Abolition of Man & That Hideous Strength: The Connection

I have been working consistently—and joyfully, I might add—on my course on C. S. Lewis’s Ransom Trilogy. As I prepared to tackle the longest, most intricate, and, in my view, the best book of the series, That Hideous Strength, I had to be sure that those taking the course have a grounding in the philosophy Lewis was exposing in the novel. Thus, an overview of The Abolition of Man was essential before delving into the final book. As Lewis himself… Read more »

This Was Never a Neutral Culture

Tim Keller is a well-known Christian pastor, bestselling author, and mentor to rising Christian leaders. He planted Redeemer Presbyterian Church in the heart of Manhattan in 1989, and it has grown to more than 5,000 worshipers per week in an area that is considered rather inhospitable to the Gospel message. He stepped down from his position as senior pastor in 2017 to focus more on training church leaders. In 2020, he was diagnosed with pancreatic cancer, but he continues to… Read more »

America Is Still Discovering Lewis

It’s hard for me to believe that my book, America Discovers C. S. Lewis: His Profound Impact, was published more than five years ago. I’ll always be grateful for the sabbatical I received in 2014-2015 that allowed me to concentrate on Lewis and develop the book. Once I did the research, the writing practically flowed. Gratitude also goes to the Marion E. Wade Center at Wheaton College for all the help provided there. Not only did I receive guidance, but… Read more »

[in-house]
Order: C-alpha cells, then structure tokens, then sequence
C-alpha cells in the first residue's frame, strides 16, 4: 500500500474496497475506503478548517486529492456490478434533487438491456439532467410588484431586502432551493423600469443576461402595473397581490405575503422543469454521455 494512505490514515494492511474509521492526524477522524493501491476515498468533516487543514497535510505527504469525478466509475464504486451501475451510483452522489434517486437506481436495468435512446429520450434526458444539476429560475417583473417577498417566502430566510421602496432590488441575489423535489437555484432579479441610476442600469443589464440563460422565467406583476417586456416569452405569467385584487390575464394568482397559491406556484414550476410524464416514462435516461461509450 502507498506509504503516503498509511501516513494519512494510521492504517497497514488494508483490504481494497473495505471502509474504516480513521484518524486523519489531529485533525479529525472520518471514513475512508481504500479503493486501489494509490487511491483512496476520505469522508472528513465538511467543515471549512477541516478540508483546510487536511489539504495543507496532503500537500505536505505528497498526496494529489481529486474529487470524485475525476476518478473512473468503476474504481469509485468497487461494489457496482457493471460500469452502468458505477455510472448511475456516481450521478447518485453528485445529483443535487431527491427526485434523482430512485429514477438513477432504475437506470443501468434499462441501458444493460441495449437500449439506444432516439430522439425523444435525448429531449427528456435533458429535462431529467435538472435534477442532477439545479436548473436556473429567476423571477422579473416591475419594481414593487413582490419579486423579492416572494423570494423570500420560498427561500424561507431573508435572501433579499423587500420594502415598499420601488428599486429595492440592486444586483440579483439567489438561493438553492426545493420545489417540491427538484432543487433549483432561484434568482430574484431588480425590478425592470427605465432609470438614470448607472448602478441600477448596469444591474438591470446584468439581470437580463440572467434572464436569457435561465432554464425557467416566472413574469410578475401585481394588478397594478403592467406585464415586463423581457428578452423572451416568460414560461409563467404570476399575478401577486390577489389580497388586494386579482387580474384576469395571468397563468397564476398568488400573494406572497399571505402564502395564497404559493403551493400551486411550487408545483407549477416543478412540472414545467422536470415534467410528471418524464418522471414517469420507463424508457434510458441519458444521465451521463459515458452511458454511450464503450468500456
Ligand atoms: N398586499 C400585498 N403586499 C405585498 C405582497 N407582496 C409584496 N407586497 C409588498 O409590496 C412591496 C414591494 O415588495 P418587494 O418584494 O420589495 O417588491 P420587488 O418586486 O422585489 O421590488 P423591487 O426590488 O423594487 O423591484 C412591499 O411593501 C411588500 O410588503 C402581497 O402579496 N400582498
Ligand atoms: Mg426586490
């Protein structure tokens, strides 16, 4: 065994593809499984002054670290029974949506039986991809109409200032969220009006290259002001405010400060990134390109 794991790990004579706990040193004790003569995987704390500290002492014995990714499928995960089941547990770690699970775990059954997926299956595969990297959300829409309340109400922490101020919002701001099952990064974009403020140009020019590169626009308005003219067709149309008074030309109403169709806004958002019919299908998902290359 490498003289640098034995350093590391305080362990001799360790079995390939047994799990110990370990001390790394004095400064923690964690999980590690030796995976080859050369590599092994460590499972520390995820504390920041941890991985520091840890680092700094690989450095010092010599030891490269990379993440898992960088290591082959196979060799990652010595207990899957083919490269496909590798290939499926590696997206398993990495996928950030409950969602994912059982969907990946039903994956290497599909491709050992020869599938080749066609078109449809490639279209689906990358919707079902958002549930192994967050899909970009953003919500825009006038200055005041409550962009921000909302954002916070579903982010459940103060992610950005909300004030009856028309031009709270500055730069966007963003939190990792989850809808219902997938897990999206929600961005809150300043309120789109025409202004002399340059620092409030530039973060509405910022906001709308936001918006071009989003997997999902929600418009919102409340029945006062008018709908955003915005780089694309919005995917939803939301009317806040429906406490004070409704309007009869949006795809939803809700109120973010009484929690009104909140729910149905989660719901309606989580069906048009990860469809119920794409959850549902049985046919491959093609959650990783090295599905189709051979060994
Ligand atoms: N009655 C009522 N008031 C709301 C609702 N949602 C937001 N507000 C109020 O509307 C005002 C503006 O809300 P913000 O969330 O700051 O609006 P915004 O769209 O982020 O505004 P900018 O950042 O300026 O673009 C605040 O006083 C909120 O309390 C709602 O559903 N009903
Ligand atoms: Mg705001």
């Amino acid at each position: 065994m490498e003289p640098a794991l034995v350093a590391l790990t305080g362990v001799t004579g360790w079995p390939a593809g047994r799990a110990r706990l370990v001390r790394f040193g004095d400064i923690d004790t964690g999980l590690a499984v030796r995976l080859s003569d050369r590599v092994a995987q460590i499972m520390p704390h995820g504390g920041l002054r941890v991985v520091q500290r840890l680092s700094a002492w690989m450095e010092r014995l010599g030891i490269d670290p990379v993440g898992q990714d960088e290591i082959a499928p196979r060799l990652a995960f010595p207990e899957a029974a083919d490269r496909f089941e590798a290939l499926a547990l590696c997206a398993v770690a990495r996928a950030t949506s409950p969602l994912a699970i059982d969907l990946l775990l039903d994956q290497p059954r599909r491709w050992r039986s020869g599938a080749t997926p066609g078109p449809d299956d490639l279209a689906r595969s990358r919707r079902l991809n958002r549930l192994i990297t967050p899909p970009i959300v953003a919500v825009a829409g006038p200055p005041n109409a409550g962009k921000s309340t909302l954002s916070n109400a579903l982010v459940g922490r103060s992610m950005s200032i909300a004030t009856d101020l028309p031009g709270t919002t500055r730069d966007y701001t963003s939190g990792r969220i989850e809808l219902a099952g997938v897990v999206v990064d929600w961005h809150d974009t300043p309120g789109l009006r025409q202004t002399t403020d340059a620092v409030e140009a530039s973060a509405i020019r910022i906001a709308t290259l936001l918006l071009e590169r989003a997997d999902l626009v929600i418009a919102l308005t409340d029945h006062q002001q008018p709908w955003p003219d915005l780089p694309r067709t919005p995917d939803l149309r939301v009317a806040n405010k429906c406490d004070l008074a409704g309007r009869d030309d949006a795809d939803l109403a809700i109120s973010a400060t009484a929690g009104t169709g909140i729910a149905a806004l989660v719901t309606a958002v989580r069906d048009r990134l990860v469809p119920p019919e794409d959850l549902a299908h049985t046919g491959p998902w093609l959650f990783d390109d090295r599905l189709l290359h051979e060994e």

My God, My God, Why Have You Forsaken Me?

Of all the words Jesus spoke from the cross, “My God, My God, why have You forsaken Me,” had to be the ones of greatest personal anguish. Why? What makes these words so searing? The key is the word “forsaken.” We must stop and consider the depth of this anguish and why it is so. In order to do this, we have to draw from the rest of Scripture the reason why this would be so devastating. The Father, Son,… Read more »

Perelandra: Genesis & Impact

I’ve been hard at work developing my course on C. S. Lewis’s Ransom Trilogy, and just completed my preparation for teaching the second book, Perelandra. This mythical novel, which at least one critic said should have been written as a poem rather than in prose, tells the story of an unfallen world (which we call Venus), a temptation for its first inhabitants to follow in Earth’s fateful path of rebellion against the Creator, and the attempt by a chosen earthling… Read more »

The Christian Lens

C. S. Lewis’s path to Christian faith was helped along mightily by certain authors. In his autobiography, Surprised by Joy, he tells of his discovery of G. K. Chesterton’s writings and says specifically, “I read Chesterton’s Everlasting Man and for the first time saw the whole Christian outline of history set out in a form that seemed to me to make sense. You will remember that I already thought Chesterton the most sensible man alive ‘apart from his Christianity.’ Now,… Read more »

The Silent Planet Is Silent No Longer

Some tasks are more pleasant and gratifying than others, to be sure. One of the tasks that I enjoy is developing courses for adult education at my church. And when I can develop a new one on a C. S. Lewis topic, I do it with relish. That’s definitely the case with the latest course. After developing and teaching “The Screwtape Letters,” “Mere Christianity,” “The Chronicles of Narnia,” and “C. S. Lewis on Life, Death, and Eternity,” I now have… Read more »